The variety of pedagogy used in this unit will enable the instructor to reach many styles of learner.  All students will have an increased opportunity to build their knowledge and understanding of representation in the United States from the Declaration of Independence to present.  This new knowledge will create more enlightened citizens, as well as meet the standards and learning objectives outlined in this unit.

            This unit looks at the evolution of representation of the “common citizen,” from the Founders’ Era through present day.  This unit requires the extensive use of primary source documents, including the Declaration of Independence, Articles of Confederation, Constitution of the United States, state constitutions, Bill of Rights, and other Amendments, in order to observe changes in representation throughout history.

            The first challenge of this unit was to define “common citizen.”  For the purpose of this unit “common citizen” will be defined as free men and women over the age of 21.  Enslaved blacks are excluded from this definition since they did not gain citizenship until 1868 with the passage of the 14th Amendment.  The 14th Amendment both granted citizenship to Black Americans and changed the apportionment of representatives to whole number of persons in each state.  Although women are included in the definition of “common citizen” most did not gain representation until the passage of the 19th Amendment in 1920. 

            Representation will be defined as having the ability to vote for representatives in Congress and in presidential elections based on qualifications set forth by the federal and state constitutions.  For this unit, representation of the “common citizen” will be analyzed in terms of voting rights in the legislative (Congress) and executive (Presidential) branches of government.

            The Declaration of Independence was the first document, designed to define the nation, to be written by men of what would soon be the United States of America.  The men who wrote this document used very broad language to describe who was to be represented by the document.  The Declaration of Independence states,

We hold these Truths to be self-evident, that all Men are created equal, that they are endowed by their Creator with certain unalienable Rights, that among these are Life, Liberty, and the Pursuit of Happiness -- That to secure these Rights, Governments are instituted among Men, deriving their just Powers from the Consent of the Governed.

The authors did not literally intend that “All Men are created equal,” but were referring to the natural rights concept of human equality in the possession of certain inalienable rights, despite earthly inequalities.  The declaration never went on to identify specifically whom it represented.  Today the beginning of the Declaration of Independence is viewed by some to be the “continuing inspiration for those in the world who wish to eliminate oppression and provide all groups self-government and representation and make liberty, justice, and freedom available to all” (Pencak, 1990).  This may be the case, but the “Founding Fathers” did not have all men, including non-property owning and enslaved, and women in mind when they drafted the declaration.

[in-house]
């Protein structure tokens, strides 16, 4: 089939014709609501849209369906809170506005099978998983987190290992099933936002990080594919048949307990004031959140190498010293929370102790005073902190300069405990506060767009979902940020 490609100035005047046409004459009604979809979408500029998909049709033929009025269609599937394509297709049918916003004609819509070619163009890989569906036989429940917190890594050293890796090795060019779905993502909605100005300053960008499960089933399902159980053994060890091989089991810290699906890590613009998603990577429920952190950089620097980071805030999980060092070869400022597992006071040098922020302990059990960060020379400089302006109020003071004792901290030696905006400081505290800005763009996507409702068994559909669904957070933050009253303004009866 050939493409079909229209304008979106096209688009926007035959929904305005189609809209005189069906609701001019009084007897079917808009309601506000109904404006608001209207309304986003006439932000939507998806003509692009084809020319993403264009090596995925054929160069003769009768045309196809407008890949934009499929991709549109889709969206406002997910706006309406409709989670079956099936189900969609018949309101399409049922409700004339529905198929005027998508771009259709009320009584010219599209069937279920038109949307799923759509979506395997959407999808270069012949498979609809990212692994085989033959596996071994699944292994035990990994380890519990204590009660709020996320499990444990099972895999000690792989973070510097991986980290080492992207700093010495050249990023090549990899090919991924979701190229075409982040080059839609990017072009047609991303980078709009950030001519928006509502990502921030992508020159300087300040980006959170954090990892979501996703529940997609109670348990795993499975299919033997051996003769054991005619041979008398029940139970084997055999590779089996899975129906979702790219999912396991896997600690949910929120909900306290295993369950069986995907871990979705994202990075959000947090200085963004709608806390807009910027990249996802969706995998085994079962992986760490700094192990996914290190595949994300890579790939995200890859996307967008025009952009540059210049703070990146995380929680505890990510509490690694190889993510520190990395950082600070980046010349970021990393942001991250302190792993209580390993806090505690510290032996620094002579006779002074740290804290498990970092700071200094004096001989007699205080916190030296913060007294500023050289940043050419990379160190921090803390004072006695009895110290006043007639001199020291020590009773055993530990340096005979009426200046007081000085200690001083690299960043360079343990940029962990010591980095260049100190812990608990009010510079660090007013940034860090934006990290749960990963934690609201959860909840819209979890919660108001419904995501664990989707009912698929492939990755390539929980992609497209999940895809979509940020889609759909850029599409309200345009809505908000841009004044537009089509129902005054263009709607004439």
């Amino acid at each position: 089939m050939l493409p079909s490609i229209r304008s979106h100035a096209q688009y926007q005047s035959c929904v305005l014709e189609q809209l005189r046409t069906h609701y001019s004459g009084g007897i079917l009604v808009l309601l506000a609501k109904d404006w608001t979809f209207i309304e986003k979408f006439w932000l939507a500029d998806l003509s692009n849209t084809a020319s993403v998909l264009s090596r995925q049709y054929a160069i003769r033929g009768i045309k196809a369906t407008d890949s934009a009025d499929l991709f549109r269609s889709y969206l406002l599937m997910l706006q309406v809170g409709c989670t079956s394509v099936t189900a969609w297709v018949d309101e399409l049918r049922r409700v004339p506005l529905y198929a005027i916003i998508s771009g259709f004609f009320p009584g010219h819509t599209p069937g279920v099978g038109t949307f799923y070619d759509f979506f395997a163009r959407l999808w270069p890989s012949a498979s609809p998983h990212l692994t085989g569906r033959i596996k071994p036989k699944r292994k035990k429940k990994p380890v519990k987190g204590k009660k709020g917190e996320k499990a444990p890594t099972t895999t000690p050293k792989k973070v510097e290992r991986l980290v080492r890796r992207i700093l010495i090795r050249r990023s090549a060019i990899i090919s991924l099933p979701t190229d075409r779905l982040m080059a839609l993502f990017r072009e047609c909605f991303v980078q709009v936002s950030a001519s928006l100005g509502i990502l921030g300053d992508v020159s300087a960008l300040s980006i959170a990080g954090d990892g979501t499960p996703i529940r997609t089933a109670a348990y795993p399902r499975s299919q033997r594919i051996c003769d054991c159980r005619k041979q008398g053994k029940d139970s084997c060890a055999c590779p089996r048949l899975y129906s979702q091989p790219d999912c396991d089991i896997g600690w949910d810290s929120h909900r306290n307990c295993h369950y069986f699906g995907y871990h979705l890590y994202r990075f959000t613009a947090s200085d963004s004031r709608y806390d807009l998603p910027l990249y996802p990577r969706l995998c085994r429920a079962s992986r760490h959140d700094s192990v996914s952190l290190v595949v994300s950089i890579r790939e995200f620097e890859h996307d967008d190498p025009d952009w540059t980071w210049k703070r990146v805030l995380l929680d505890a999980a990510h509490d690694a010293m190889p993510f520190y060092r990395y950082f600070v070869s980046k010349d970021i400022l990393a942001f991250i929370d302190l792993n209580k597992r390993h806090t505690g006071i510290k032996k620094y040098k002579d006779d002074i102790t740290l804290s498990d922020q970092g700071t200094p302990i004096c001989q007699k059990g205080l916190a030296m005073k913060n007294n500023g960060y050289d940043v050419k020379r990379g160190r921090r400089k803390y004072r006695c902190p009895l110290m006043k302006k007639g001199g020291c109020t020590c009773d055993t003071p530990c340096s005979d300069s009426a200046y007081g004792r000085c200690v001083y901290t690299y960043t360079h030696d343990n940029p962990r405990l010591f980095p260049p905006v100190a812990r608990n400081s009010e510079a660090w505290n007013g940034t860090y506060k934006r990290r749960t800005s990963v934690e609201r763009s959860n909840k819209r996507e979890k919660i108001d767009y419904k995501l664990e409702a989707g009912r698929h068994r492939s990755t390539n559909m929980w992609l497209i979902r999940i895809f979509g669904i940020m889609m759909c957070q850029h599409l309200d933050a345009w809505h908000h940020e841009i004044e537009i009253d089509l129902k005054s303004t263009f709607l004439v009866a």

The men appointed in June of 1776 to draft a declaration of independence were educated and property-owning freemen.  These men included Thomas Jefferson, John Adams, Benjamin Franklin, Roger Sherman, and Robert R. Livingston.  (For biographies on these men and the other signers of the Declaration of Independence go to  or

Jefferson, at the request of the committee, drafted a declaration.  (For a copy of Thomas Jefferson’s Final Draft go to  Upon the review of the committee, only a fragment of Jefferson’s declaration, known as the “original rough draught” exists in the final document.  The declaration was debated and revised by Congress.  On July 4, 1776 Congress adopted the Declaration of Independence.

            As the Declaration of Independence was adopted, Congress declared independence from Britain.  The Revolutionary War began bringing further need for a national government (and constitution) and the unification of the 13 separate colonies (states). 

          The Articles of Confederation became the first national constitution of the United States of America in March of 1781. (For biographies on the signers of the Articles of Confederation go to  The Articles of Confederation established a loose national government organized around a Congress.  The Congress had the power to declare war, make peace and treaties, borrow money, and admit new states.  The Congress, however, could not enforce taxes on states to raise money or interfere with trade between states.  States continued to use their own money and to raise military persons to defend them against other countries.  Each of the thirteen states had only one vote in Congress regardless of size or population.  The representation of the “common citizen” was not defined or enforced in the Articles of Confederation.  The legislature of each state chose the delegates to the Confederation, which meant these men probably were a reflection of the current ruling class, educated, property owning freemen.